New RESTful Management API in WebLogic 12.1.3

What you should know:

WebLogic 12.1.3 comes with a new implementation of the RESTful management interface.

Why RESTful?

RESTful interfaces are interesting because they …
– can be used from any language (UNIX curl, Python, Java, you name it …)
– are leight-weight. All you send is an URL using http (and possibly some JSON data)
– are leight-weight on the client side. No JVM is required, unlike let’s say JMX.
– can easily be used across firewalls because the underlying protocol is http.

What is new?

Unlike previous versions of the management interface, WebLogic 12.1.3 provides a technically better implementation for RESTful management, since the interface…
– incorperates versioning
– uses canonical URLs
– uses the well-known http verbs GET (to retrieve information. e.g about a configured data sources), POST (to create e.g. a new data source), OPTIONS (to create a JSON data structure used as a template for create a new datasource), DEL (to delete a datasource).
– returns RESTful URLs in the response.

What is missing?

Currently there is no support for JMS, Workmangers, etc. Since there is no generic way of accessing MBean attributes in WebLogic’s implementation of the RESTful management interface you have to wait for Oracle to implement support for those ressources.

Gossip is spreading that the missing ressources will be included in WebLogic 12.2.1.

More?

more information can be found in the Oracle documentation. There are also some web casts available on the WebLogic Book Youtube channel.

Even More?

I recorded a 2 minute tech-tip for OTN. Previously I explained how the open source Jolokia alternative can be used together with WebLogic.

 

Cloud Computing Workshop in Berlin

A Tad of Cloud Evangelism

It’s always a pleasure to travel to Berlin for various reasons. A fortnight ago I was running an AWS/Google/Netflix OSS/Cloud Management workshop for a non-disclosed European Agency. I had about 3 dozens of attendees working at the forefront of technology.

 

mosaik

 

Yesterday a Thank-You letter from their director arrived.

“My people work on mosaic pieces… Your presentation showed the whole picture”.

Thanks a million! I makes me feel flattered.

WebLogic 12.1.2 Node Manager Bug

Update: Bug fixed in WebLogic 12.1.3:

the bug described below seems to be fixed in WebLogic 12.1.3.  Node manager is now checking the state of the servers and correcting it if wrong.

node manager bug fixed

As usual, please feel free to provide your own experience in the comment section.

WebLogic 12.1.2 Node Manager Bug

While working with WebLogic 12.1.2 I discovered the following bug. Not sure though if the same would happen with 10.3.X.

Try the following:

- Create a domain with one managed server

- Configure a machine, then start the per domain node manager. Using the admin console start the managed server. All working lovely so far.

- It’s lunch time. Stop node manager. Then stop the managed server using the admin console. This shouldn’t be a big deal.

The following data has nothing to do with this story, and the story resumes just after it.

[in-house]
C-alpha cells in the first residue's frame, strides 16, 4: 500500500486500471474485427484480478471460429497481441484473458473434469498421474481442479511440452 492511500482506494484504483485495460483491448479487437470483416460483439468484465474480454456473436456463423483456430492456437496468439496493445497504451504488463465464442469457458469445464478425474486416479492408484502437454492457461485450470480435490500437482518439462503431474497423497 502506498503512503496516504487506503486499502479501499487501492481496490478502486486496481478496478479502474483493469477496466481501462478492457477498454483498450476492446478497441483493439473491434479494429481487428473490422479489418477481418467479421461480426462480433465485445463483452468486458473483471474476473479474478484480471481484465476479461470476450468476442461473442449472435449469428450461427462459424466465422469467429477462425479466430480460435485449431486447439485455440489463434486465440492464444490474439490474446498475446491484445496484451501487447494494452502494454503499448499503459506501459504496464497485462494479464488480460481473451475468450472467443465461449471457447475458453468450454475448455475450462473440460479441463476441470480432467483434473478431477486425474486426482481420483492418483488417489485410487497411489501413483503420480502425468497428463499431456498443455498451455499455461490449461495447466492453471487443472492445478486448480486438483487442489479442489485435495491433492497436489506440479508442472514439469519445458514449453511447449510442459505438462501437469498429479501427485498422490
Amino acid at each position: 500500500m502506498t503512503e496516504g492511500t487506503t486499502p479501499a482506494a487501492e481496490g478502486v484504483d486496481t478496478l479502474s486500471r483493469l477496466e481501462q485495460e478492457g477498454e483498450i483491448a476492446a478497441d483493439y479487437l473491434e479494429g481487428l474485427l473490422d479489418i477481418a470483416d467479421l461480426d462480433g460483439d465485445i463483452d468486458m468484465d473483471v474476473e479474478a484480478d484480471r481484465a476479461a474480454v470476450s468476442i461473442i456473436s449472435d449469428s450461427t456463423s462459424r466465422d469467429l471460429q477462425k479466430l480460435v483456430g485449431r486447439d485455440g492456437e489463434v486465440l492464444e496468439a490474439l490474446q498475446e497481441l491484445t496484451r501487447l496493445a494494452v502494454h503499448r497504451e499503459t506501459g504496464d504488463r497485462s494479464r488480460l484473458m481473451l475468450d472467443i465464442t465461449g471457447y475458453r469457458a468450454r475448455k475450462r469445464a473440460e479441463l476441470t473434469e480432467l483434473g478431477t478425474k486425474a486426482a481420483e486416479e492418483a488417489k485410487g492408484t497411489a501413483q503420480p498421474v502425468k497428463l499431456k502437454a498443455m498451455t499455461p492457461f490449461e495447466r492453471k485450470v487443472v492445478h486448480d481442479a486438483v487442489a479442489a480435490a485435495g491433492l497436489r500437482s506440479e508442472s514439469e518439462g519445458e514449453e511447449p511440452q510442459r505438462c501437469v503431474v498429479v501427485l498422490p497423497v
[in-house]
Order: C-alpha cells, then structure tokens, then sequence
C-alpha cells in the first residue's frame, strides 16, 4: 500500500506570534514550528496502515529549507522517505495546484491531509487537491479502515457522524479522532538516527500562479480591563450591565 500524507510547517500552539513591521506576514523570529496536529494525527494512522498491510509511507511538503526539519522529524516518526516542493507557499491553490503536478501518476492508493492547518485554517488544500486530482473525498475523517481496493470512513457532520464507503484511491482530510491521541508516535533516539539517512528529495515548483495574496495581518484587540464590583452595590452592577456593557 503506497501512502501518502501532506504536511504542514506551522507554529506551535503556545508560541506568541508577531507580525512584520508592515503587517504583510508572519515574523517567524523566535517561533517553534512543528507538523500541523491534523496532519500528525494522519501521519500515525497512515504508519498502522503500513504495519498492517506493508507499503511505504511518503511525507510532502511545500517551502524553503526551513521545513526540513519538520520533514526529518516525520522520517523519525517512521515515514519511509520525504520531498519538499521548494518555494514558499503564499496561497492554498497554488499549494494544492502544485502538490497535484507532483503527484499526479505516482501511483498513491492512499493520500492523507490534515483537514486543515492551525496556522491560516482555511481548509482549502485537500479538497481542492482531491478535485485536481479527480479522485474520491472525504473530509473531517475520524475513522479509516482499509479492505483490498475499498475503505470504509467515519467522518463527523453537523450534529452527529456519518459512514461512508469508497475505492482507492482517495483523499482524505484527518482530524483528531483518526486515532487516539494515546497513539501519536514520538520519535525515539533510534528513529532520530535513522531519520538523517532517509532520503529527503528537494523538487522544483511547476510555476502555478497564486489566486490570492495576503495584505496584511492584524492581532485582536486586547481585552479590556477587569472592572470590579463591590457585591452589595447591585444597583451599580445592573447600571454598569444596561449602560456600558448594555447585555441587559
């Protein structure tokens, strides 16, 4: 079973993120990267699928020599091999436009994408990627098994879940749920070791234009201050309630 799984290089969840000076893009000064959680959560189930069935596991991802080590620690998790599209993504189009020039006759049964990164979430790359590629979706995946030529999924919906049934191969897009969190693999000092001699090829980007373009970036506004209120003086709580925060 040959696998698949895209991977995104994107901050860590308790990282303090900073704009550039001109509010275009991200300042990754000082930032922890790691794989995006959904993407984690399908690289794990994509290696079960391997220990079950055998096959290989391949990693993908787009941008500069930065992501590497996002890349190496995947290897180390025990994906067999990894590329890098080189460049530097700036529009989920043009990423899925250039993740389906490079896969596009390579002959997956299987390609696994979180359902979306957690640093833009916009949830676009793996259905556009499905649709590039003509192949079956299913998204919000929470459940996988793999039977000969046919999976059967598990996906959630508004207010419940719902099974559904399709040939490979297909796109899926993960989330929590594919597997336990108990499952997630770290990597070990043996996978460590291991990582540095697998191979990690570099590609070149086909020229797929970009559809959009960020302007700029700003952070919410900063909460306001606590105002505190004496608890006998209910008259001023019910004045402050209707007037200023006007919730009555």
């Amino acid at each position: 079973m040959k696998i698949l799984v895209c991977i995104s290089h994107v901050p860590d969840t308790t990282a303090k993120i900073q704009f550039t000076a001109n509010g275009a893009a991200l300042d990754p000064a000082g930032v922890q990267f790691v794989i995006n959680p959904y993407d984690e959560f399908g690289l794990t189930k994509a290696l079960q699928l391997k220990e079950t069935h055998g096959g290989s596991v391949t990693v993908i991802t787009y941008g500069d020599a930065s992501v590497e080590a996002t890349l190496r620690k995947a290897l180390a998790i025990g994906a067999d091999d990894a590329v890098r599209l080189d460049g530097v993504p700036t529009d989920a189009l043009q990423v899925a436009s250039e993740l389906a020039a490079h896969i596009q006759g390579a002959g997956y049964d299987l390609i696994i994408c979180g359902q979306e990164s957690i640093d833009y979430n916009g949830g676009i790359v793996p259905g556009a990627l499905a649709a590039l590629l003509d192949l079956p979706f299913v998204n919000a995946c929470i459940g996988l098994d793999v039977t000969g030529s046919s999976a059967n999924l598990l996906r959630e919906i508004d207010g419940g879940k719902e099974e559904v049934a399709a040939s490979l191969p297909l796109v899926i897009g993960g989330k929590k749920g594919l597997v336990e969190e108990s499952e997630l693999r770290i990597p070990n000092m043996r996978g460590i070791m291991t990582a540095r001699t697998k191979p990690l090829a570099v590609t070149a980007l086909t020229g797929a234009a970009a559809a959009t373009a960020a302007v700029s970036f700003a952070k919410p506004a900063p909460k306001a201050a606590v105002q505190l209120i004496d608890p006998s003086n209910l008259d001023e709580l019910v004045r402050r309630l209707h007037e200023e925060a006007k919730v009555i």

- After lunch: start admin server and node manager. Node manager reports managed server is running (which is not correct!).

- Try to start managed server and it will report an error message that it is in incompatible state. :(

bug

Reproduce it!

Check the video below to reproduce it (just a quick recording, not a nice one):

 

1.) Interesting enough the server.PID file is removed when the managed server is shut down. However when restarting the node manager the managed server it is detected as running.

2.) With the node manager stopped, when forcing the managed server to shut down via admin console, ms1.state file shows FORCE_SHUTTING_DOWN, whereas when forcing the managed server to shut down (same button) with node manager running, the state is SHUTDOWN.

 

As you could guess, I wanted to spend my morning with sth else.
Comments welcome! Lunchtime for me now.

 

Oracle Coherence with WebLogic 12c

Collecting material for the next edition of my WebLogic 12c book I began writing a primer about Oracle Coherence from a WebLogic perspective. Coherence is part of the WebLogic Suite and you can start using it right away.

Many WebLogic professionals still consider Coherence as something complicated and challenging to get started with, so I made a number of hands-on Coherence primer screencasts available – also more blog postings with best practices will follow.

Make sure to subscribe to WebLogic book YouTube channel: http://www.youtube.com/weblogicbook

 

Basic Introduction

Coherence is a coherent data grid that provides a number of different cache implementations, which are well described here. The following figure illustrates how data A. B, C is stored into different nodes with the same put(key, value) method.

coh_cache impl

Oracle Coherence Basics, Multicast Test and Firewall Issues

Oracle Coherence Command Line, Replication and Availability

 

 

Development with NetBeans Introduction

Oracle Coherence NetBeans API and NamedCache

 

 

Coherence ActiveCache with WebLogic

Coherence ActiveCache can be used to offload session data from WebLogic into Coherence cache nodes. These cache nodes can be managed with WebLogic Nodemanager. A detailed explanation can be found here.

coh_wlsdomain

 

Oracle Coherence ActiveCache for WebLogic 12c configuration

 

Oracle Coherence ActiveCache Demo for WebLogic 12c

 

Oracle Database as a Service in the Amazon Cloud: Now with APEX, Oracle XML DB and your Data Center’s IPs.

Amazon Web Services improved its Relational Database as a Service (RDS) for Oracle. It now supports APEX (finally, see the lengthy APEX discussion here), the OracleXMLDB and Virtual Private Cloud (VPC).

For more information: